Then there's the Queen's Gauntlet, which seems to have been deliberately made of this. It would be easier to list the number of matches that aren't frustrating. Most of Tier 3 is a hair-ripping experience, and a number of the achievements for it are often the result of a combination of persistence, trial and error, and luck. Special mention goes to Liadri the Concealing Dark, a boss that can take dozens if not hundreds of protracted attempts to beat. Players seem to agree that possessing the miniature that's awarded for beating her is an outstanding sign of your dedication and skill. For the truly masochistic, there's also the gambit system...
Liadri's fight deserves extra mention, since it was a knife's edge between a win or a loss. The fight involved two phases, the first of which had Liadri, who was invincible, tossing out projectiles from the center while dark clones of her walked towards your character. You had to kite those clones towards pools of light, forming pickups which you tossed at Liadri. After 3 hits with the pickups, the second phase starts and she starts chasing you with her obscenely powerful whip while the number of clones spawn faster. By the way, as soon as one of those clones makes physical contact with you, it's an instant kill. There's also a periodic AoE that covers a quarter of the circular stage that also causes instant death, and the AoE doubles to form an hourglass shape in the second phase. Shining orbs will occasionally spawn and pull your character - sometimes saving you from the instant-kill attacks, but more often dragging you into one of them. The fight progresses as a frantic mix of kiting Liadri and her clones, timing dodges for the instant kill attacks, and trying to deal enough damage to win the fight before the timer expires. Many failures were the result of a clone spawning a bit too close to your character, or running out of dodges to avoid the next AoE.
Tequatl Rising revamped Tequatl the Sunless from a low-difficulty piece of scenery to a meat grinder. The battle is now multiple events, requires for 80 players or more, and needs tremendous amounts of preparation, DPS, consumables, and coordination. It's also on a 15-minute timer that results in failure if it runs out, riddling the area with instant-death mines.
Anyone that went for the Belcher's Bluff mini-game achievements know of the extreme annoyance that is Adnul Irongut. For people that don't know, the Belcher's Bluff achievments involves the player facing off against six NPCs, each with signature moves. The match plays out like a drinking game - normal drinks reduces the player's standardized health, but they can also fake a swig, drink water to restore some health (but has a 3-turn cooldown), or belch, causing their opponent to take extra damage if they faked and negating the health restoration of water. Adnul's special move was Critique, which prevented fake swigging for three turns. If your belch or water was on cooldown, this was a death sentence, as you would usually lose all your health after five straight drinks. He also had the nasty habit of using Critque again right after the previous one had worn off. Coupled with an extremely large health pool, the match soon turned into a Luck-Based Mission as the only chance that player had was to predict/guess the turns Adnul would use water and counter with belch, and hope he didn't start spamming Critique. There were some glitches that other players have exploited for easier wins, such as using food/rejuvenation boosters for health regeneration, but they have all been patched.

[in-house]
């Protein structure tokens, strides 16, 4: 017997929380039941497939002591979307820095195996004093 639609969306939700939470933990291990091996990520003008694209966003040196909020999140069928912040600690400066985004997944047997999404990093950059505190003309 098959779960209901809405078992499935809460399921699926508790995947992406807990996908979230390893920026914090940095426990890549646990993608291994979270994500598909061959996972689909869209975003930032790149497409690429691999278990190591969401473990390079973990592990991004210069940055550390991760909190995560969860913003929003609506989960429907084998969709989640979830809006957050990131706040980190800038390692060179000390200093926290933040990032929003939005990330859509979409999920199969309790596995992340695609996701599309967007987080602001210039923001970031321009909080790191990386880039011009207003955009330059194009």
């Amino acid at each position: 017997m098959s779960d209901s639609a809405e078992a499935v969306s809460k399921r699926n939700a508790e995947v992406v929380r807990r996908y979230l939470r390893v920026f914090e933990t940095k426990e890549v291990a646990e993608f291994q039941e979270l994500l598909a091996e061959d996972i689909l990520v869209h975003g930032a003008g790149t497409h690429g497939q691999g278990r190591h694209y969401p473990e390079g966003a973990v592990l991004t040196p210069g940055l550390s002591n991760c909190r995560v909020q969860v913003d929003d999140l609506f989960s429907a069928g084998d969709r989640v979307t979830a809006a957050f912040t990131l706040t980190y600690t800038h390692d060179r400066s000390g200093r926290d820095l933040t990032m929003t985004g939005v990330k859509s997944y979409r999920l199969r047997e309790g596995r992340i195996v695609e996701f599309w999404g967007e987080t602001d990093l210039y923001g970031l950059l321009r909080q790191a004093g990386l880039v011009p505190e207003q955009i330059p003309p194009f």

That One Level: The three Orrian zones (Straits of Devastation, Malchor's Leap, and Cursed Shore) are hated by much of the fanbase. The landscape is gloomy and utterly dismal and half of the waypoints can often end up contested if there's not at least a devoted number of players around to defend them. This leaves players stuck having to hike across huge swaths of the map, which are absolutely congested with Demonic Spiders and Goddamn Bats that hit hard and can crowd control you easily.
At least one fractal from the Fractals of the Mist dungeon will fall under this although what fractal that is varies based on luck and level.
The Underground Facility fractal can be very long, filled with an ever-increasing number of enemies as the players go up in level, and a boss that effectively requires one player to remove themselves from fighting and have the rest running and gunning the boss around a large arena.
The Cliffside fractal is a long-hike up shoddily built scaffolds that are designed to make sure players fall to their death if their attention slips while having one player carrying a hammer that will slowly kill them. That alongside a few spots that require careful planning and execution to advance can make it frustrating.
The Swampland fractal. The party needs to carry three wisps to a few trees in a strict time limit (which starts as soon as one wisp is picked up), while there's barely visible traps everywhere that do anything to trip, cripple and slowdown the player, mooks everywhere to force you into combat, and even an invisible legendary mob (Mossman) around to kill you if he sees you (On higher fractal difficulties, the Mossman's axe throws will inflict agony on hits). Oh, and the terrain changes to prevent you from getting a wisp over to the trees.